As more and more states place restrictions on hunters—or eliminate types of hunting like the proposed ban on using hounds to hunt bears and bobcats in California—it is apparent that big predators like wolves and mountain lions are here to stay. And in many areas, they are becoming bigger problems – beyond the well documented decimation of elk and moose in the Rockies due to the wolf reintroduction.
In Washington state for example, wildlife managers recently killed a wolf from a pack that has repeatedly preyed on livestock in a remote northeast region of the state. Those wolves have been killing or injuring cattle for the past five years.
Gray wolves are classified as “endangered” under Washington state law, but are no longer protected in the eastern third of the state under the federal Endangered Species Act. State wildlife biologists have confirmed eight wolf packs within the state and have noted that there could be four additional packs there.
Big predator problems are growing in other states. In South Dakota, the state’s Game, Fish and Parks Department hosted an open house in Rapid City to gather public input on mountain lion management issues and the proposed 2013 mountain lion hunting season.
The public learned information on lion population estimates and the 2013 harvest projections. The Rapid City/Custer State Park mountain population has been estimated at more than 245 cats, and the report noted “consumption of domestic prey has increased…” This means more livestock and pets are being eaten by the region’s mountain lions. The 2013 (winter) hunting season is pending and like past seasons, it will be opened to resident hunters only and closed when a quota is reached.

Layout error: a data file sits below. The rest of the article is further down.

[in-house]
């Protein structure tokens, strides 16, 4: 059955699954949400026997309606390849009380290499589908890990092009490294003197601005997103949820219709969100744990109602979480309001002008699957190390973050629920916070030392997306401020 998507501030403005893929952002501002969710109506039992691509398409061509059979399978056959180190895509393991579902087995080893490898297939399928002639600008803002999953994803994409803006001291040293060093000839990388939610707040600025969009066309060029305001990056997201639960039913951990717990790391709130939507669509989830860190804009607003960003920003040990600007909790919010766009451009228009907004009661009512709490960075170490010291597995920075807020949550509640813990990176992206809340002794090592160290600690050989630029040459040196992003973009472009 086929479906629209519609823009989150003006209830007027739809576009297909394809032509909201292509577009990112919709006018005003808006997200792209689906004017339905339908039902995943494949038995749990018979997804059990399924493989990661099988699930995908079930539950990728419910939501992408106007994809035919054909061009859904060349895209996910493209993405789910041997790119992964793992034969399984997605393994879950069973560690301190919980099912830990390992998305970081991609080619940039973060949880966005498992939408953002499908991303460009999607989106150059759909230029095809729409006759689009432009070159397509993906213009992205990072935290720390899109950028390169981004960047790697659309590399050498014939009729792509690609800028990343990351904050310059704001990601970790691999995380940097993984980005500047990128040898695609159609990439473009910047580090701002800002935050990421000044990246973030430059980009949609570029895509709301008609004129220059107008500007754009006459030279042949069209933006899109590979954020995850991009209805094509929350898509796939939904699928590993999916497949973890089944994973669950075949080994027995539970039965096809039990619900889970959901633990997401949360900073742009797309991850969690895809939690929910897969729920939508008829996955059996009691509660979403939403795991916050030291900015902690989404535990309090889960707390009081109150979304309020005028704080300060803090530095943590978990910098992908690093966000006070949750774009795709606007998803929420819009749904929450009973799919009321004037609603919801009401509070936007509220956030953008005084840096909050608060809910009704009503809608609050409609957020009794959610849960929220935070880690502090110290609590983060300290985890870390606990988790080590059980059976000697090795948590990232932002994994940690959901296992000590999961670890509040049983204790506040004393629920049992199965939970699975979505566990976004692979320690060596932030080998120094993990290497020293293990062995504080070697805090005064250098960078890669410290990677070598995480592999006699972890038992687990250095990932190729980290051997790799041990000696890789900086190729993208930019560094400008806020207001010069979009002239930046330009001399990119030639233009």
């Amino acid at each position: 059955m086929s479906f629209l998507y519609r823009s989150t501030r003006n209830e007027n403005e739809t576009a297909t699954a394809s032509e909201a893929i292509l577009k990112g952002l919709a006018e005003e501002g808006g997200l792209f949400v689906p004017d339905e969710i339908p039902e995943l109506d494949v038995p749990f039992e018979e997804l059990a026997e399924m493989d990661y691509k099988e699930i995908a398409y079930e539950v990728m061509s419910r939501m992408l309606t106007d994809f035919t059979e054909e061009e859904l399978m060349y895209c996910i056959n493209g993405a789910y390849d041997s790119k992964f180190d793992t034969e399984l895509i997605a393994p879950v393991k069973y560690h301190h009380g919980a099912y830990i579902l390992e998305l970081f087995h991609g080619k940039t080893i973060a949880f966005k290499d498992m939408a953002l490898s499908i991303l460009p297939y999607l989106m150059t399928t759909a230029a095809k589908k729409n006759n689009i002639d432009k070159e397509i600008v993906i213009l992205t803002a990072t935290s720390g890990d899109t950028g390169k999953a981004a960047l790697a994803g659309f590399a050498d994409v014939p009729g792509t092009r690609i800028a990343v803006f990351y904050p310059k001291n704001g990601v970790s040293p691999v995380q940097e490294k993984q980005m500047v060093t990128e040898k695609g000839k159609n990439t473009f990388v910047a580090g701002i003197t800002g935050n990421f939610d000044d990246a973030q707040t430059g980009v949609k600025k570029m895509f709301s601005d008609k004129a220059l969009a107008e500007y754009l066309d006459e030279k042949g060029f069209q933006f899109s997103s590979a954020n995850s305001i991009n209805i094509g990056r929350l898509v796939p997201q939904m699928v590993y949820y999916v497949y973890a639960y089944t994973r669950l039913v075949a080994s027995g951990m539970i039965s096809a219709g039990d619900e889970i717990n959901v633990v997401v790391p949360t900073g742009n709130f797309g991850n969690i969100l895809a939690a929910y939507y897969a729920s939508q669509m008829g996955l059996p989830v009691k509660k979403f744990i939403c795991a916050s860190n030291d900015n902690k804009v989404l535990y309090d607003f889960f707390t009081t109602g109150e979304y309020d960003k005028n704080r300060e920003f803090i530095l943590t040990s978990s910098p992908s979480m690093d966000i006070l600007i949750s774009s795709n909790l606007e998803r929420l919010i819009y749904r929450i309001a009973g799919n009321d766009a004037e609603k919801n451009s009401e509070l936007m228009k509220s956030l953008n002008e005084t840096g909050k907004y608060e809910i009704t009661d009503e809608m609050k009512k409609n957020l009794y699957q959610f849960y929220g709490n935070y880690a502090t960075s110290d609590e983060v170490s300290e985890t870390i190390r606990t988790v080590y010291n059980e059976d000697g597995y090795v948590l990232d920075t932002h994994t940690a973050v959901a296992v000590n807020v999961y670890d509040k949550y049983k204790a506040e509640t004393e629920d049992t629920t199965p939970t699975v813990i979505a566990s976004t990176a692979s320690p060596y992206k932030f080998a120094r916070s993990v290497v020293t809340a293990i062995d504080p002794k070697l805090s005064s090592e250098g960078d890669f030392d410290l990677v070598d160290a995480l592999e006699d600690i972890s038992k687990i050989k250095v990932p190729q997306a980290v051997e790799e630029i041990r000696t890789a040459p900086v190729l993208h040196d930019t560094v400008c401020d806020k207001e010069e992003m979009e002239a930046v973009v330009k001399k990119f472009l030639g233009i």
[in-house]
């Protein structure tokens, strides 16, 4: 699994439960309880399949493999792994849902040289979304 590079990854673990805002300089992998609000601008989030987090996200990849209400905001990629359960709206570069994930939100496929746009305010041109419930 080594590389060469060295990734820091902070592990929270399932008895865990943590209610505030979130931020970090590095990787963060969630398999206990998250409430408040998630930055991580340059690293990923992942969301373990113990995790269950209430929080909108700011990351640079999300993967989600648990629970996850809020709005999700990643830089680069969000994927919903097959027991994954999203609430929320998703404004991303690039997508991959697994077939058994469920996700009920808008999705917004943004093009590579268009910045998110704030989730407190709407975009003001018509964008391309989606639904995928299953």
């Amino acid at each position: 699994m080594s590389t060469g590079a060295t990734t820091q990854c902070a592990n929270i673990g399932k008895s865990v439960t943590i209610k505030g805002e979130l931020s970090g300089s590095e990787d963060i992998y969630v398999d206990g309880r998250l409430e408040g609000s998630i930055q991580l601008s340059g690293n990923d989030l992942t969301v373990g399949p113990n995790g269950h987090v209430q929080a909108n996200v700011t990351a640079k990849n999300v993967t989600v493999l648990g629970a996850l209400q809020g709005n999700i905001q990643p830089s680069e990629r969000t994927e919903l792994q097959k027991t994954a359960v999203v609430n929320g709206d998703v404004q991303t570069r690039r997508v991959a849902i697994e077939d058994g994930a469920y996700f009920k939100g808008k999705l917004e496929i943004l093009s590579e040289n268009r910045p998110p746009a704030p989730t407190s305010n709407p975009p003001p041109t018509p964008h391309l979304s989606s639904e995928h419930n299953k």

During South Dakota’s 2012 mountain lion hunting season (January-March, 2012), there were 73 lions killed by hunters. More than 20 of the big cats weighed more than 100 pounds, including one that tipped the scales at an impressive 163 pounds. Public comments submitted to the SDGFP indicate public safety is a big concern with so many mountain lions around the region. You can see more details of the state’s 2012 season at: http://gfp.sd.gov/hunting/big-game/mountain-lion-season-harvest-status.aspx.
Elsewhere, in Minnesota the state’s Department of Natural Resources will open a wolf season with a goal to take 400 wolves total in two established zones. Two hunting seasons have been set (the first one opens Nov. 3) and a total of 6,000 licenses are offered to hunters. More details are at www.dnr.state.mn.us/mammals/wolves/mgmt.html.
Across the border in Wisconsin, the state’s Department of Natural Resources has established six wolf hunting zones and will let hunters and trappers kill between 143 and 233 wolves. Anyone interested in participating in Wisconsin’s inaugural wolf hunting and trapping season must apply for a permit between August 1 through August 31, 2012. The permit application requires a $10 fee and can be purchased from authorized license agents, through the DNR’s Online Licensing Center, or by calling 1-877-945-4236 toll free. Wisconsin’s wolf hunting season opens October 15, 2012 through February 28, 2013.
The U.S. Sportsmen's Alliance (USSA) provides direct lobbying and grassroots coalition support to protect and advance the rights of hunters, trappers, anglers, and scientific wildlife management professionals... Read More.